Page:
Role Of RNA Polymerase In Biology

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In the 1960’s two scientists named François Jacob and Jacques Monod explored how the regulation of transcription of DNA affects the enzyme levels in a cell. They found this information through experiments in eubacteria and eukaryotes. According to Kireeva (2013) “However, the DNA-dependent RNA polymerase proved elusive until 1960, when it was independently identified in bacteria by Hurwitz and Stevens and in plants by the Bonner group” (p. 8325). There were also many experiments after these in which the scientists focused mostly on the mechanisms of the RNA polymerization (Kireeva, 2013). Kireeva also stated in her article that a group called the Chamberlin group focused on the pauses by E. coli RNA polymerase the group also focused on the …show more content…
(2013) describe that RNA polymerase (RNAPs) is a 14-subunit enzyme. According to Murakami (2015) the core of RNA polymerase (RNAPs) in organisms is composed of five subunits that can be found in all three domains of life (Early Research on the Structure of Bacterial RNA Polymerase para. 1). Minakhin et all. (2001) tells us that the main five subunits of RNA polymerase (RNAPs) are ω β ', β , αI and αII. The information for table 1 was found in the article “Requirement for two copies of RNA Polymerase (RNAPs) α subunit C-terminal domain for synergistic transcription activation at complex bacterial promoters.” Table 1 goes into details about how the subunit functions to help RNA Polymerase (RNAPs) during transcription. It also tells us about the gene that encoded it and also the number of catalytic sites that it …show more content…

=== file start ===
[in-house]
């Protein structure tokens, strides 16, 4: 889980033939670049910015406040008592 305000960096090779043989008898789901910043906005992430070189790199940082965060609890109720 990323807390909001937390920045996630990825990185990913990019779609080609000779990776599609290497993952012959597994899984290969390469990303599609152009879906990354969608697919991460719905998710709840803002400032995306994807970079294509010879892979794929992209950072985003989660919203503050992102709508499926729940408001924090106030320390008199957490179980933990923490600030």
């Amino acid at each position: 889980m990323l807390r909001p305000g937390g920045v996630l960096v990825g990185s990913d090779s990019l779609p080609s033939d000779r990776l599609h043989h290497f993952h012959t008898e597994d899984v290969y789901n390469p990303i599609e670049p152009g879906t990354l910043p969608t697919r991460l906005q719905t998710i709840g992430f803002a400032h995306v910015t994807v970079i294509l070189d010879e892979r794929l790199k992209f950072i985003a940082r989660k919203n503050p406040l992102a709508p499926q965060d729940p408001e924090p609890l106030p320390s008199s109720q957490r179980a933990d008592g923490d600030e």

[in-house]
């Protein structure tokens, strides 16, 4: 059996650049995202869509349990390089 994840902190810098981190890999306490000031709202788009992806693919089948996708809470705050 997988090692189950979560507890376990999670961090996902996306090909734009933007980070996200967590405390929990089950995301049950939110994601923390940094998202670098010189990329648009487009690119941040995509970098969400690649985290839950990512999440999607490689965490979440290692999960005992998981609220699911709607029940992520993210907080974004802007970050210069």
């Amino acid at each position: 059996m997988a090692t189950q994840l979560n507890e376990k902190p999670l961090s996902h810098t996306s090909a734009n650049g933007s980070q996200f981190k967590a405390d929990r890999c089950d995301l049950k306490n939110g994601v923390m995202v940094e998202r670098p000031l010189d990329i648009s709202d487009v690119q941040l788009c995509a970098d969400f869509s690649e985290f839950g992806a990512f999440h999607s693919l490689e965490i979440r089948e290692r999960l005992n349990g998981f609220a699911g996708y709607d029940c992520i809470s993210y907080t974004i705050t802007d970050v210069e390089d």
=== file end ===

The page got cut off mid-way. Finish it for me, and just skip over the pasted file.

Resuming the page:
According to many scientists the main and most important function of RNA Polymerase (RNAPs) is transcription. So, what is transcription? Transcription is the construction of RNA chains using genes from DNA as templates. Since transcription is the process where the information from a strand of DNA is copied into a new molecule everything must work together. Griffiths et all. (2002) says that two strands of the double helix of DNA separate and one acts as a temple. They also stated that A pairs with T while and G with C in DNA. However, in RNA A pairs with U and G with C. Since RNA Polymerase (RNAPs) can be found in archaea, bacteria, and eukaryotes there are many different ways to look at what is happening. According to Jun et all. (2012) “The recently-solved X-ray crystal structures of archaeal RNA polymerase (RNAP) allow a structural comparison of the transcription machinery among all three domains of life” (abstract). When it comes to bacteria Yun et all. (2015) states that transcription by RNA polymerase (RNAP) in bacteria requires specific recognition by σ factors (p. 882). Griffiths et all (2000) says that transcription relies on the pairing of the nitrogenous bases of DNA. Figure 2 provided by Griffiths et all. (2000) shows this process in

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